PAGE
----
West Branch is back with another issue and deserves the attention generally reserved for a select few. Editor G.C. Waldrep and his staff consistently serve up some great writing, and their latest installment is no different.
This edition wastes no time engaging readers as Benjamin Parzybok’s story “News of the Week” employs the second-person, direct you. The piece is framed with an encounter at a roadside taxidermy museum that thrusts us into that peculiar moment with the narrator. Parzybok lets us get close with the protagonist and better relate to him. He transports us to the headspace of our main character and we get to experience the struggles that occur in this tumultuous time period for her. She deals with a lot: a depressed sister who just had a miscarriage, her own diagnosis, and bizarre elements such as a biker boyfriend with a pet pig and a stuffed gorilla. The character is sympathetic to her sister, but has her own health problems that she doesn’t even disclose because she is worried it will disrupt those around her. Through it all, we meet a determined individual whose situation plays on family dynamics we all can resonate with.
Roxane Gay delivers a gem in her story “Ugly Love.” The first line sucks readers in and then immediately builds from that engaging opening: "When I tear myself open I'm horrified by what's beneath my skin [ . . . ]" sets the tone for what is to follow and suits the narrator's self-depreciating mindset. Gay's decision to structure the story in little moments or vignettes works, as it is easy to get behind the narrator and join her as we see multiple events that shape our understanding of her and the world in which she inhabits. In less than four pages, it is amazing how Gay can command an audience in such a condensed space.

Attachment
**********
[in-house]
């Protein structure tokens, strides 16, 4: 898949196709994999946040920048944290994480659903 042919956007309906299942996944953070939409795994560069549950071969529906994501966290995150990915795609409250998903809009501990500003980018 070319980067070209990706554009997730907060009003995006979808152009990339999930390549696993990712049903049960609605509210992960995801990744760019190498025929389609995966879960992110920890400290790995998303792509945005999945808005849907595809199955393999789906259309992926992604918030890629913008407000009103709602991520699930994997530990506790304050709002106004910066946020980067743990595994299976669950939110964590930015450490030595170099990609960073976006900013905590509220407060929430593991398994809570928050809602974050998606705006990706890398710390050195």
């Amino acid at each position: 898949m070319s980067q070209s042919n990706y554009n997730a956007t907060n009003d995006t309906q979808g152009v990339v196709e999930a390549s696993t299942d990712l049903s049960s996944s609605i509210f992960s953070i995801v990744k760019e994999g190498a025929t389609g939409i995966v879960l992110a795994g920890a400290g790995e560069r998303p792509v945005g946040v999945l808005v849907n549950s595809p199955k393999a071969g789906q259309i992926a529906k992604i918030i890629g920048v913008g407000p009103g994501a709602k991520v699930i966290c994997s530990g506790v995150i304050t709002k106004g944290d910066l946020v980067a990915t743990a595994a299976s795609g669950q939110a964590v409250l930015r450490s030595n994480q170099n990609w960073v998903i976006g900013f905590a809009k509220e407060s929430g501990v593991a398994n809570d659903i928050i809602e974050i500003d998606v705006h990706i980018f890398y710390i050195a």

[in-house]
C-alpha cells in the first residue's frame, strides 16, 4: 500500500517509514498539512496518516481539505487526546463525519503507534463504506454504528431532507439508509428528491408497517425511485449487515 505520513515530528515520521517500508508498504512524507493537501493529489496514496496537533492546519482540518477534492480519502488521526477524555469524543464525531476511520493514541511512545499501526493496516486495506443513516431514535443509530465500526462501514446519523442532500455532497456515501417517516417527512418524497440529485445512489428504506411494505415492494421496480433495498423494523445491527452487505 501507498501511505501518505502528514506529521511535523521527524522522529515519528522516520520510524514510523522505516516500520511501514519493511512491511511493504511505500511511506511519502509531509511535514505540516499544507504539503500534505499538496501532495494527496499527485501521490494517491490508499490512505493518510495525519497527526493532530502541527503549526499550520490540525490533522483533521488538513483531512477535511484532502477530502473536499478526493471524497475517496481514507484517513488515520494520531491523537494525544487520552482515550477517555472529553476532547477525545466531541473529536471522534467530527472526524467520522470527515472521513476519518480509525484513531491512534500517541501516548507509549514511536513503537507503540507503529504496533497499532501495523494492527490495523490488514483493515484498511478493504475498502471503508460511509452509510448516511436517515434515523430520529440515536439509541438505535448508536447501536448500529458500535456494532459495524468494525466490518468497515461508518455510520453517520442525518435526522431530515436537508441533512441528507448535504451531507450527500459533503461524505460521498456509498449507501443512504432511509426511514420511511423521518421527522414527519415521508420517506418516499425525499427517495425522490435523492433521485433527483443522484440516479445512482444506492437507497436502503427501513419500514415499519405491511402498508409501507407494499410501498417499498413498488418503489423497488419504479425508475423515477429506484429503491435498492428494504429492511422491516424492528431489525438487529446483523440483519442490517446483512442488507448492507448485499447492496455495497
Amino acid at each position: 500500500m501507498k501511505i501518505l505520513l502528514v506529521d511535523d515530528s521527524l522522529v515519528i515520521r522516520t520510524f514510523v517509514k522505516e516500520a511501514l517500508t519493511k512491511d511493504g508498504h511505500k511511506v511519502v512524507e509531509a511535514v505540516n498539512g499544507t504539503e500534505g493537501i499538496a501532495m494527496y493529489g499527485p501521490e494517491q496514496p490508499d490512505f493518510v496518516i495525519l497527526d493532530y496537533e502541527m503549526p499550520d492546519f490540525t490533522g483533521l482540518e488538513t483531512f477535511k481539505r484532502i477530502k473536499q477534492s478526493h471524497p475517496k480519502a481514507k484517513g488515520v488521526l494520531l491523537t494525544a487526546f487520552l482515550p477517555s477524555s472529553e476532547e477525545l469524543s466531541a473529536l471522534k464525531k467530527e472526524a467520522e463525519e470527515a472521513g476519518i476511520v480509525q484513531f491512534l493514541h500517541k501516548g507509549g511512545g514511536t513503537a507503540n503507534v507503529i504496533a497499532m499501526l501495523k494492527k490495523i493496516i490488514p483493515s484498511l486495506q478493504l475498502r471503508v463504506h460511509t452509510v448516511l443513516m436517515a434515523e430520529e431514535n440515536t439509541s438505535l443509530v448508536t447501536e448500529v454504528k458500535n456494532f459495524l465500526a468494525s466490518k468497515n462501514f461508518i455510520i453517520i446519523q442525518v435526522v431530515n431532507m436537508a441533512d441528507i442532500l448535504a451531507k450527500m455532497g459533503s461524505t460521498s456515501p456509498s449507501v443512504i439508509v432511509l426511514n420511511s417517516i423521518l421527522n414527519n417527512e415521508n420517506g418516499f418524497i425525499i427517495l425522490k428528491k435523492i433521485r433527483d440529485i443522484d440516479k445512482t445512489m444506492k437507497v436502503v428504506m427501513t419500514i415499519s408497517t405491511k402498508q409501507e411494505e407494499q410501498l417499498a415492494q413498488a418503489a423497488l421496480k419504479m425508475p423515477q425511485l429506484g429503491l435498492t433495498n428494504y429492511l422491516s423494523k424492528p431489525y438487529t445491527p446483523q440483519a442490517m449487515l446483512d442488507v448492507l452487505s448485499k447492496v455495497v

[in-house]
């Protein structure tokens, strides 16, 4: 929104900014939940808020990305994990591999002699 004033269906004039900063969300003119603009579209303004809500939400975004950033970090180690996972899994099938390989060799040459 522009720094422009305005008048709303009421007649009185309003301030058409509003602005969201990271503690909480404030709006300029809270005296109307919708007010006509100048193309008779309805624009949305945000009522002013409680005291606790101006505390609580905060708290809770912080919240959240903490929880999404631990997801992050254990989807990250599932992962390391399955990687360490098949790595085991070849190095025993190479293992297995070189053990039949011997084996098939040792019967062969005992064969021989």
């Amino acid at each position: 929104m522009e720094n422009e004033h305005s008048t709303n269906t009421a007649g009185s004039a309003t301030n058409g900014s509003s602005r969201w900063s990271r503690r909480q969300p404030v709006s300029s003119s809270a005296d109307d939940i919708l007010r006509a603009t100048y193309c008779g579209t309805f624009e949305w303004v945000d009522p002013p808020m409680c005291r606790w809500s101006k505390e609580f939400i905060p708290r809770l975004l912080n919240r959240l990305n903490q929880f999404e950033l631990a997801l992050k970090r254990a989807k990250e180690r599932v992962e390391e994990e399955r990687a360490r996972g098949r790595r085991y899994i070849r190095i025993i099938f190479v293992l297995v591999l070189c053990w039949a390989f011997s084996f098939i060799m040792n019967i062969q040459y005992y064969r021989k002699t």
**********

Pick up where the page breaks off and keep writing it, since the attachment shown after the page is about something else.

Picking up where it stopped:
Of poetry, Corey van Landingham grabbed my attention. Each of her four poems are filled with visceral details that make the moments and scenes come to life. “Once there was never a room / in which someone had not died.” "Leaving Fort Barry" transports readers to colonial San Francisco where the city is becoming something different from what its original inhabitants set out for. "Love Letter to, Drone Operator" is fun and plays off the technology that is increasingly becoming a part of modern culture. Lines six - eight demonstrate van Landingham’s ability to craft a strong image while also experimenting with form: "Is the freezer you walk to, / three a.m., / a point on the screen.” The spacing she uses throughout lets us process and highlight the significance of each line as we move forward. She creates a rich experience by getting us to participate more while reading her writing.
West Branch is housed at Bucknell University in Lewisburg, Pennsylvania and is published three times a year, with subscriptions rates at ten dollars a year. I highly recommend this journal to anyone who appreciates good writing. You will get to read established names such as Gay, and emerging writers with voices that will become mainstays. There is also an online component: West Branch Wired which is a direct extension of the journal that you can check out and stay in tune with their latest happenings.